HomeReviewReview: “The Entombment Of Chaos” by Skeletal Remains
5th September 2020
Review: “The Entombment Of Chaos” by Skeletal Remains
Originally forming as Anthropophagy in 2011, Californian Death Metal quartet Skeletal Remains, now comprising – Chris Monroy (Vocals and Guitars), Mike De La O (Guitars), Noah Young (Bass) and Charlie Koryn (Drums) – have spent the better part of the last decade playing shows across the US, Europe and Japan having unleashed a trio of albums, each of which have been critically acclaimed. 2012’s “Beyond The Flesh” and 2015’s “Condemned to Misery” broke the ice and saw the band leap from the relatively unknown German label FDA Rekotz to Century Media for 2018’s “Devouring Mortality” and allowed the floodgates to open as the band shared stages with Obituary, Hatebreed, Municipal Waste, Power Trip and The Black Dahlia Murder…
…so where are Skeletal Remains two years on? Still very much signed to Century Media and with album number four offering 10 new tracks and a surprise Disincarnate cover. Introduction piece “Cosmic Chasm” is very much your ethereal Alien Horror film soundscape, setting an eerie vibe before the band go full throttle into first cut proper “Illusive Divinity“. Koryn’s pulverising percussive patterns and Monroy’s brutal bark give this one the charm of “Arise” era Sepultura with some of the edge of masters like Suffocation with a short and sweet whammy bar drop solo showing some Thrash influences. Koryn’s relentlessness continues into “Congregation Of Flesh“, a track that depicts a cult giving a sacrificial offering to a being they’re calling a God in the hope of bringing forth the physical form of the being. Monroy not only delivers the goods with his Evil vocals but the storytelling of the lyrics are cleverly constructed, taking influence from a variety of horror films. The sweeping riffs and high energy incendiary intensity shows no let up with “Synthetic Impulse“, which offers menacing riffs and a face melter of solo which Karl Sanders of Nile would be proud to call his own. Monroy has a dry, raspy vocal style that doesn’t deviate with other voices, reminiscent of John Tardy of Obituary fame. It suits the bands style and his lyrics well but on a longer release it’s easy to see how it can become a little bit monotonous, if it wasn’t for the high grade Semtex quality riffs.
“Tombs of Chaos” marks the album title track as a mid album ripper that lyrically includes the album title and delivers a powerhouse whammy bar solo that belongs on a Power Trip record. The second solo, which builds from a harmonic into a glorious lead flourish is mesmerising and when the capability is there you can’t help but feel like more solos in the bands material would be a great addition. Eerie instrumental “Enshrined In Agony” brings haunting overtones with a meloncholy acoustic guitar and some other Worldly sounds in similar fashion to the album introduction and acts as a palette cleanser that splits the album clean in half, setting up “Dissectasy” as the monster that the title suggests. Monroy rants about surgical abominations while the band provide a lethal dose of Death Metal Groove to bang your head to. Charlie Koryn replaced Johnny Valles after the last album and the upgrade in the rhythm section pays dividends when “Torturous Ways To Obliteration” hits. A powerhouse cut with a ripper of a solo, it proves that the band have what it takes to rage with the best of them while having plenty of life of their own. The crown of Slayer remains there to be taken, Skeletal Remains need to maintain a stable enough line up to obtain it.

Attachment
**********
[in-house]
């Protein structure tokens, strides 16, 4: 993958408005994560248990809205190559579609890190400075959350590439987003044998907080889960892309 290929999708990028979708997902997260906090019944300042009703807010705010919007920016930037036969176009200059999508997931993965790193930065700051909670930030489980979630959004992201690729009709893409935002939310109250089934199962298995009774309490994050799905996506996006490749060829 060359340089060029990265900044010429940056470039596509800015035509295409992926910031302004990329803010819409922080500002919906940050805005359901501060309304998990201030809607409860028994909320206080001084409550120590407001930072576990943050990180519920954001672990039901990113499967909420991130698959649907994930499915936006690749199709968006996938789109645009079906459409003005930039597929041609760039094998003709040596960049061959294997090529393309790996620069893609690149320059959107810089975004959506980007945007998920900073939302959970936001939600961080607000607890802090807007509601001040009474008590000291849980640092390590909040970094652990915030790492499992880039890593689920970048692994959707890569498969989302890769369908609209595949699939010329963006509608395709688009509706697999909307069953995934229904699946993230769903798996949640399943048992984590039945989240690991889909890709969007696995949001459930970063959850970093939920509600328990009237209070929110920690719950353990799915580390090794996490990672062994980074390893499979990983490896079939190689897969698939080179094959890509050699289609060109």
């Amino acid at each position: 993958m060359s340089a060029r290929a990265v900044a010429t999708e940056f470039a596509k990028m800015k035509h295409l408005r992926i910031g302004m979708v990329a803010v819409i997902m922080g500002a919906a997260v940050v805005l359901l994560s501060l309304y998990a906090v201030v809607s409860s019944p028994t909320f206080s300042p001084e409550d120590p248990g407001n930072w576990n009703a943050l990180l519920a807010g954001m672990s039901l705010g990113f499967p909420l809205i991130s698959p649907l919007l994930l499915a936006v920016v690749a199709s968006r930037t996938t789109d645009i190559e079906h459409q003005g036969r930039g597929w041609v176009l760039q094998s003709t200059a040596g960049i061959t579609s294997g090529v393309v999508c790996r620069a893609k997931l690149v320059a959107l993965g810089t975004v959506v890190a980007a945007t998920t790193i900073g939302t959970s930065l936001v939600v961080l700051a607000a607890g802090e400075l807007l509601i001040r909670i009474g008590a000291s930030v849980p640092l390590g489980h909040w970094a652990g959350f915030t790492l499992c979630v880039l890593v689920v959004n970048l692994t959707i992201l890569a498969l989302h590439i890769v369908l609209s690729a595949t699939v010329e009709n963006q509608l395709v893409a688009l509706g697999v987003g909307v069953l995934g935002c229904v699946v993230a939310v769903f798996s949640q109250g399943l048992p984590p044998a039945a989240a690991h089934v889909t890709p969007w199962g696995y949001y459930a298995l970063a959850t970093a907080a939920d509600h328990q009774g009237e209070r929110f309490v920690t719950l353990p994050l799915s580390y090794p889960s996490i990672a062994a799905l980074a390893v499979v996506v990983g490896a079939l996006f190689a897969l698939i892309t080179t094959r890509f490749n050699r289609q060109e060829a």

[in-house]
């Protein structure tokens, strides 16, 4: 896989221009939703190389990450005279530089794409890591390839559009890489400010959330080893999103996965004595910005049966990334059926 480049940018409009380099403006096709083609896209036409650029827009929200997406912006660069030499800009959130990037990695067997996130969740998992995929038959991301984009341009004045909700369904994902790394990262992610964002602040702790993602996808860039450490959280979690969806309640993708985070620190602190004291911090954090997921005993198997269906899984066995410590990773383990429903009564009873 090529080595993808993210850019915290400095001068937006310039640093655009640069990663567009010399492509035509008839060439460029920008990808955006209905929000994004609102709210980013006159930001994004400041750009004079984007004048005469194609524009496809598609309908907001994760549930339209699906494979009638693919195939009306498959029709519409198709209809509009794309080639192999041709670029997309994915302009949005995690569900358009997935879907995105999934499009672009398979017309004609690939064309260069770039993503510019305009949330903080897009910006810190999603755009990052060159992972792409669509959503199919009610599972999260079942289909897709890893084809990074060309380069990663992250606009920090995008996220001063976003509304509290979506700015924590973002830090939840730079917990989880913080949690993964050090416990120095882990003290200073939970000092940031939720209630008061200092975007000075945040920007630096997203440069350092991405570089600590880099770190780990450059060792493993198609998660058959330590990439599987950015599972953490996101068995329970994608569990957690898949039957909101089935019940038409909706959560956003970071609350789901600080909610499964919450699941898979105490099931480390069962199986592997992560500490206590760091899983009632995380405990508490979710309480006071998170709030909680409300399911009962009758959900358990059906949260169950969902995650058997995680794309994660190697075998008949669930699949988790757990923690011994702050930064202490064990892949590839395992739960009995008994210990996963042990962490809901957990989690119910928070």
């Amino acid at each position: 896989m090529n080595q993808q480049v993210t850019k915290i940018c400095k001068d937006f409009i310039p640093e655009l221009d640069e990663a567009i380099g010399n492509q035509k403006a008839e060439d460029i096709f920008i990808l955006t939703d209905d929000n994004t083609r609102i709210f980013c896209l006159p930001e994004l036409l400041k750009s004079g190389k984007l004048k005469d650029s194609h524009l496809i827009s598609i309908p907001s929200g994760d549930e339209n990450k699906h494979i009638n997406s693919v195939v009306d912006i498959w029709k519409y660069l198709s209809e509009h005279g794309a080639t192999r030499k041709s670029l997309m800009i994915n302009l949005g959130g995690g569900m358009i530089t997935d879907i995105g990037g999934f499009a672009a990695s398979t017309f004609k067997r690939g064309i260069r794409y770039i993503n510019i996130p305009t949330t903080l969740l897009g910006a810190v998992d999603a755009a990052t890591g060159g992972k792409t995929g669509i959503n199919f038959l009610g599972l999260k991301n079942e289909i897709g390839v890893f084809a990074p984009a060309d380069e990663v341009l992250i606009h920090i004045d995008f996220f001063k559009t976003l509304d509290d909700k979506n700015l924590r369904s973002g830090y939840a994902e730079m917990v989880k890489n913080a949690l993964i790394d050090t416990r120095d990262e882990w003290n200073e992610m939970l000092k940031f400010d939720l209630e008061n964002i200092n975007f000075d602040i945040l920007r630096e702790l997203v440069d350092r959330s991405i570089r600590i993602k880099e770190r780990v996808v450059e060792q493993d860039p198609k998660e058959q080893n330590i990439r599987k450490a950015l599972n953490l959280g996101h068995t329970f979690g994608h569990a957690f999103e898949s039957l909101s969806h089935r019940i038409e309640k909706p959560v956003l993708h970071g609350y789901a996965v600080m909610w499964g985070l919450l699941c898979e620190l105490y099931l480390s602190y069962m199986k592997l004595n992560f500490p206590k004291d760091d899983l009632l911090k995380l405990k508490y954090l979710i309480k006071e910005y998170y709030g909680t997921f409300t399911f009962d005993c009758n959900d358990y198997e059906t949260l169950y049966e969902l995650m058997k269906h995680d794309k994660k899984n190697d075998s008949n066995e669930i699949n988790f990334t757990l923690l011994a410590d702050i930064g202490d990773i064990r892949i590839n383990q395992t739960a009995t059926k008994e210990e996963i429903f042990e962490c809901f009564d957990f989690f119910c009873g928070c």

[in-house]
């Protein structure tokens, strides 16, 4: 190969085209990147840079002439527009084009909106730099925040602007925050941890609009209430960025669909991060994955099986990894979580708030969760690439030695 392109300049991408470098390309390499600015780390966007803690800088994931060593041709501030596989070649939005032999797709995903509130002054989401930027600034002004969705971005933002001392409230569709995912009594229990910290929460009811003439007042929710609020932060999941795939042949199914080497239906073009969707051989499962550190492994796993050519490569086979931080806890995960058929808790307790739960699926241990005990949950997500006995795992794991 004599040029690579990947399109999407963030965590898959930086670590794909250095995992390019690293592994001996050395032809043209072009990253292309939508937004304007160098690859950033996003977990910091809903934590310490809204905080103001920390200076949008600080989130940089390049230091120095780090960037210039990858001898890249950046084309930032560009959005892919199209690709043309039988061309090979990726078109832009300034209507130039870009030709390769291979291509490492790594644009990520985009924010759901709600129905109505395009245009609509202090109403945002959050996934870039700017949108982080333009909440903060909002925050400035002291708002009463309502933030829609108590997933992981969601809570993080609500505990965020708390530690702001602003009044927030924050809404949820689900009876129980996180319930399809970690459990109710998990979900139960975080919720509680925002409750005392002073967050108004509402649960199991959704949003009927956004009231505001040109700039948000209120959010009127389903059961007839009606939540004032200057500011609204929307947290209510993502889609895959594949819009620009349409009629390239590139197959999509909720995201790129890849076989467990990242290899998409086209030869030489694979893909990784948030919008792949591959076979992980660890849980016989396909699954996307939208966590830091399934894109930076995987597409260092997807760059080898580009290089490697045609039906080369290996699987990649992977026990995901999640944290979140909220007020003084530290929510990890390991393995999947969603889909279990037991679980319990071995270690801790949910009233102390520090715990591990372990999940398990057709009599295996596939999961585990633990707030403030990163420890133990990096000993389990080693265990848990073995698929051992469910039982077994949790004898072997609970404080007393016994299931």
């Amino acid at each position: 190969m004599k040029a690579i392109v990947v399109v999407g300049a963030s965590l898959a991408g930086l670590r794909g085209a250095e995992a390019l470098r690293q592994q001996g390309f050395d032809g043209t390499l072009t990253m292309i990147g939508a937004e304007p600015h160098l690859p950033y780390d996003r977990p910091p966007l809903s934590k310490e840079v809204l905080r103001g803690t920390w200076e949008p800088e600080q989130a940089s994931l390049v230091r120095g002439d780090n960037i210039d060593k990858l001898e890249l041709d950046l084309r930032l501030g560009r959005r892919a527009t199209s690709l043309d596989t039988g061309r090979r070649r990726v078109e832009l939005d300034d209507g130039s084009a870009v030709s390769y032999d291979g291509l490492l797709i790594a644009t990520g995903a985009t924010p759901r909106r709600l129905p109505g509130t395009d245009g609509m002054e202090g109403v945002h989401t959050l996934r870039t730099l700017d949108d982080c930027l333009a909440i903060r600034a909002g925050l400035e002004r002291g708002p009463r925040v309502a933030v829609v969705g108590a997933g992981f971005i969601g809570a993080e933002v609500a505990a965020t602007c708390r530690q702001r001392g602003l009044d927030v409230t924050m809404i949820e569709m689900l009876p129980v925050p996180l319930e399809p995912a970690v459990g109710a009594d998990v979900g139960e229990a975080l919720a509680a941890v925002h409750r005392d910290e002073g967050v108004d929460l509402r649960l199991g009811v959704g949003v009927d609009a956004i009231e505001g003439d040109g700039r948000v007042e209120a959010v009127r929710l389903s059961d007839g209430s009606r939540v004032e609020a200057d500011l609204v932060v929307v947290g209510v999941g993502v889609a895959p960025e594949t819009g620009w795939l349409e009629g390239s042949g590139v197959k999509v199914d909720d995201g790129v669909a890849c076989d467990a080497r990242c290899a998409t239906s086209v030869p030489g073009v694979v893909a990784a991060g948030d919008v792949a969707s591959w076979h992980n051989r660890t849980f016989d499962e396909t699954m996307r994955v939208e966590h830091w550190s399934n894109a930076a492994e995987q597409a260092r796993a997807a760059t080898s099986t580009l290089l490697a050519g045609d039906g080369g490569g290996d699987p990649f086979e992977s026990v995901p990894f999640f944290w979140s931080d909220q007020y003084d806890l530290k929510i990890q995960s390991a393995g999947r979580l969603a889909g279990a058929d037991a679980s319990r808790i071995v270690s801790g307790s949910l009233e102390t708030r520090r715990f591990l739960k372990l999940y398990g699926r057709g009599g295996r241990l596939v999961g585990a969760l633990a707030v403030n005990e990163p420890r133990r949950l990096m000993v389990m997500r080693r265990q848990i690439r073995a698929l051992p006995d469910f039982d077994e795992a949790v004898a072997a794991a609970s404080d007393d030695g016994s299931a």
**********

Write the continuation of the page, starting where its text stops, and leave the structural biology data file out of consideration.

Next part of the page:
A long fade in to start “Eternal Hatred” with its marching riffs as the beast approaches is a nice touch from the producers chair. A more restrained cut that slows down the bands relentless rhymic onslaught but doesn’t take away any of their intensity makes for a stand out as a real point of difference, showing that the band have much more in their locker that just the nitro fueled material and can craft something just as heavy in other ways before the assault and battery returns with “Unfurling The Casket“. The opening lead flourish and solo sets the tone and the lead moments just keep on coming. The syncopation of the guitars is spot on and the band have left nothing to chance with the ghosts of an older generation of Death Metal bands haunting their material despite its modern, powerful production. That leaves only room for one more, a cover of “Stench Of Paradise Burning” by Disincarnate which does something that no other cut on the album does. It sees Chris Monroy, the last man standing between line up changes in Skeletal Remains, use a different voice. A slightly higher pitched tone gives a cleaner result and more audiable lyrics and that makes for a final finale worthy of any Death Metal album [7.5/10]
“Cosmic Chasm” (Intro)
“Congregation Of Flesh”
“Tombs Of Chaos”
“Enshrined In Agony” (Instrumental)
“Torturous Ways To Obliteration”
“Unfurling The Casket”
“Stench Of Paradise Burning” (Disincarnate cover)
“The Enthronement Of Chaos” by SkeletalRemains is out 11th September via Century Media